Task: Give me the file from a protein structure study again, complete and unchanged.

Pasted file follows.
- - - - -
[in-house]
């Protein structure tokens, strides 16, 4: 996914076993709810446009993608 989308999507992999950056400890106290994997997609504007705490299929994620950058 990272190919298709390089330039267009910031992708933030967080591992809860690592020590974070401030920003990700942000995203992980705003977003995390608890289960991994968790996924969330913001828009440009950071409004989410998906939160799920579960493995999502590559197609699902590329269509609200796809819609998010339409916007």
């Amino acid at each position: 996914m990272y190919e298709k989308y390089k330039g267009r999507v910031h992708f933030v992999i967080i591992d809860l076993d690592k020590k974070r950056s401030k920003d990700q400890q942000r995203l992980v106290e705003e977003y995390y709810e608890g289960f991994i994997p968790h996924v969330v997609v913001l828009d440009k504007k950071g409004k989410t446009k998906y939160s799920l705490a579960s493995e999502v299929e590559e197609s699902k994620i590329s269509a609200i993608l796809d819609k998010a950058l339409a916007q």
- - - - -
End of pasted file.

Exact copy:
[in-house]
């Protein structure tokens, strides 16, 4: 996914076993709810446009993608 989308999507992999950056400890106290994997997609504007705490299929994620950058 990272190919298709390089330039267009910031992708933030967080591992809860690592020590974070401030920003990700942000995203992980705003977003995390608890289960991994968790996924969330913001828009440009950071409004989410998906939160799920579960493995999502590559197609699902590329269509609200796809819609998010339409916007």
């Amino acid at each position: 996914m990272y190919e298709k989308y390089k330039g267009r999507v910031h992708f933030v992999i967080i591992d809860l076993d690592k020590k974070r950056s401030k920003d990700q400890q942000r995203l992980v106290e705003e977003y995390y709810e608890g289960f991994i994997p968790h996924v969330v997609v913001l828009d440009k504007k950071g409004k989410t446009k998906y939160s799920l705490a579960s493995e999502v299929e590559e197609s699902k994620i590329s269509a609200i993608l796809d819609k998010a950058l339409a916007q």